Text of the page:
Sumana Harihareswara's Talks & Presentations
I'm Sumana (pronunciation), the founder of Changeset Consulting, and I frequently write and speak on open source, management, and other topics. I also perform stand-up comedy specifically written for tech audiences, and speak on podcasts and panels.
Invite me to speak.
Tidelift's Free as in Fridays livestream: online, May 7th, a one-hour live conversation about open source maintainership and my work.
PyCon US Maintainers' Summit (online, May 9-13):
Presenting a prerecorded ten-minute talk "Researching the leadership gap for legacy projects", and participating in "Funding open source work" (4-5pm EDT on Wednesday, May 12) and presenter Q&A (4-5pm EDT on Thursday, May 13)
Python Virtual Training Summit as part of PyCon US (online, May 12-13): presenting a fifteen-minute live talk "Tools we need to teach project management" followed by questions and answers. Specific date TBA.
MenderCon (online, May 13 2021, 1pm-1:50pm EDT): "Starting an Open Source 'Repair Shop'" talk. Free registration available.
Upstream, June 7 2021, online: "Sidestepping the PR Bottleneck: Four Non-Dev Ways To Support Your Upstreams", 30 minutes:
You want to be a good open source citizen and ensure the health of projects you depend on. You've contributed pull requests but they're languishing -- or, your feature devs don't have time to make PRs. Sidestep that bottleneck: learn four ways to support your upstreams with non-developer resources.
I'll share case studies and discuss:
- testing infrastructure -- one of the most valuable ways you can sponsor an open source project is through your ops department.
- money -- whether you go with Tidelift or another sponsorship option, direct donation can move the needle.
- secondary mentorship -- you can help new contributors get situated and stay unblocked.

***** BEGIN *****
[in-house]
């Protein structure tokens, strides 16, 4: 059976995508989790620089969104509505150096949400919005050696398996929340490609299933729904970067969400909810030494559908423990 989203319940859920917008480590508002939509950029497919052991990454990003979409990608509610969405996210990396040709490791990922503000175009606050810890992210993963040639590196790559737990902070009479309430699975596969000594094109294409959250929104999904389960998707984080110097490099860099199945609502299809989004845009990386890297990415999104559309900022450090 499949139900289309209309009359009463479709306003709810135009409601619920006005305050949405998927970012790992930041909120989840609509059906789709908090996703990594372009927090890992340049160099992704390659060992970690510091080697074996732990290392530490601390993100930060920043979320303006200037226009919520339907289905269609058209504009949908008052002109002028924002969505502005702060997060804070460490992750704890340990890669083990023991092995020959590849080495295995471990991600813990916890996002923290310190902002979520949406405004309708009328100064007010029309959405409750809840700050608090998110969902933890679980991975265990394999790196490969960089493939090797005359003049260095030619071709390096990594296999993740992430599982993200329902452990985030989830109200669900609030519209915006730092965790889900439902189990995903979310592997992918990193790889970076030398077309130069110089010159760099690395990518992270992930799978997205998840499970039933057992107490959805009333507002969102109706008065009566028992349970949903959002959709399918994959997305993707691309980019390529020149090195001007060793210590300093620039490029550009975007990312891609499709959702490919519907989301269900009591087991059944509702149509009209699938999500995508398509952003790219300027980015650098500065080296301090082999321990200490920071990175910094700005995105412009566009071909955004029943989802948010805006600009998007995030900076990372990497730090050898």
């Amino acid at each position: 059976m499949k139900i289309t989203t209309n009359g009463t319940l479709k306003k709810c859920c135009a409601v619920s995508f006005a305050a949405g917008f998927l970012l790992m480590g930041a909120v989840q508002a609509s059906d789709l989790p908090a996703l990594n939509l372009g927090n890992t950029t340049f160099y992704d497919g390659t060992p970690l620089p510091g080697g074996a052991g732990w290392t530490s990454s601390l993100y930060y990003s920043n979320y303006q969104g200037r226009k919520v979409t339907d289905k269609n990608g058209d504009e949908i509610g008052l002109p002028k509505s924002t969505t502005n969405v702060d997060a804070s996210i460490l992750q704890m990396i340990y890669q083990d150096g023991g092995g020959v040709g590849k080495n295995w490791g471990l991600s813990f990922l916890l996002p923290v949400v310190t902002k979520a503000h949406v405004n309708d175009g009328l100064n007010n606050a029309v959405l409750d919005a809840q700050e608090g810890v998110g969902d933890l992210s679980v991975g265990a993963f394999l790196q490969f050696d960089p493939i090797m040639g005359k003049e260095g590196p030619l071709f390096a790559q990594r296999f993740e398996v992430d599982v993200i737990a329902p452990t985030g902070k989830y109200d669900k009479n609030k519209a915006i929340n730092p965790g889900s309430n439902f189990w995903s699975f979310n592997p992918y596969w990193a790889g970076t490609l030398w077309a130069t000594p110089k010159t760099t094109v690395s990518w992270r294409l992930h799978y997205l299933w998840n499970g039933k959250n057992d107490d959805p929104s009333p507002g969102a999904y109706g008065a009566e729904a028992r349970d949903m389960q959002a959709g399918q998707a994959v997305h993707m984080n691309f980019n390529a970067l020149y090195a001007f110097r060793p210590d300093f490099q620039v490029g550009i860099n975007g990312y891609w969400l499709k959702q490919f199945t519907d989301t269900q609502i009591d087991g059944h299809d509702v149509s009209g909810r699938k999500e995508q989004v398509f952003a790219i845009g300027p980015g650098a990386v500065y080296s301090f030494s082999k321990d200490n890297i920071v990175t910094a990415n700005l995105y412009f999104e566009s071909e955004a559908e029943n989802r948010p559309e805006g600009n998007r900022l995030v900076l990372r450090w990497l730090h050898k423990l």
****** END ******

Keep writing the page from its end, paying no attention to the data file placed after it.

- coaching and cheerleading -- I'll talk about a time when being an encouraging sidekick made a huge difference.
mid-June 2021, online: "Rescue and renew a project: How to get legacy open source projects unstuck", a 30-minute talk (conference TBA)
Below is a list of some of the public talks and presentations I've given, with links to audio and video recordings, notes, slides, and transcripts.
- Penguicon 2017 (Guest of Honor, schedule including "Things I Wish I'd Known About Open Source in 1998" and "What If Free and Open Source Software Were More Like Fandom?")
- LibrePlanet 2017: "Lessons, Myths, and Lenses: What I Wish I'd Known in 1998" (schedule, video, in-progress transcript)
- FLOSS Community Metrics Meeting Winter 2016: "What Should We Stop Doing?" (written version, slides, video)
- Wiki Conference USA 2014: "Hospitality, Jerks, and What
I Learned" (transcript, video, audio)
- code4lib 2014: "User Experience is a
Social Justice Issue" (written version, video)
- Open Source Bridge 2012: "Be Bold: An Origin
Story" (written version, video)
- Professional IT Community Conference 2011: "The Only
(Intentionally) Funny Talk You'll Hear Today" (video)
Other conference talks and presentations
Technology & adjacent topics
- RailsConf 2021, mid-April: "How to Get a Project Unstuck" talk (video forthcoming)
- GitHub OCTO Speaker Series, 30 March: "What Would Open Source Look Like If It Were Healthy?" (video on Twitch, video on YouTube, transcript)
- MozFest 2021: "Apply for Grants To Fund Open
Source Work" (video and skillshare discussion, 10 March); Blog followup with summary of discussion, 15-minute prerecorded video, rough
script and slides
- MozFest 2021: "How To
Get A Project Unstuck" (discussion, 9 March); Blog followup with summary of discussion
- Linux.Conf.Au, 25 January, on "How To Get A Project Unstuck -- And Fixing The Skill Gaps That Got Us Here". Outline and links; video.
- PyLadies Southwest Florida meetup, Nov 19th, 2020. Online. Spoke on my career path, and a few Python tips (video recording, notes).
- EuroPython sprints, July 25-26. Online. Coordinated a sprint on
- PyOhio, July 25-26, 2020. Online. Gave a ten-minute talk: "Apply for Grants To Fund
Open Source Work". Video, slides and text.
- I attended the 2020 Exascale Computing Project Annual Meeting in Houston, Texas, USA, 3-6 February 2020, and spoke in Better Scientific Software sessions about my maintainership writing.
- I was a panellist at Sustain NYC, in New York City, USA, on 25 November 2019.
- I presented a 30-minute overview of PyPI's application security model as a guest lecturer to an NYU appsec class on 18 November 2019.
- I spoke on a MOSS panel and led a Python packaging workshop at MozFest 2019 in London, UK, in October 2019.
- I led the arts festival The Art of Python, and a Python packaging/distribution open space and sprint, and participated in the Maintainers Summit, at PyCon North America 2019 in Cleveland, Ohio, USA.
- At RubyConf Los Angeles 2018, I co-presented "Code Review, Forwards and Back" with Jason Owen (video).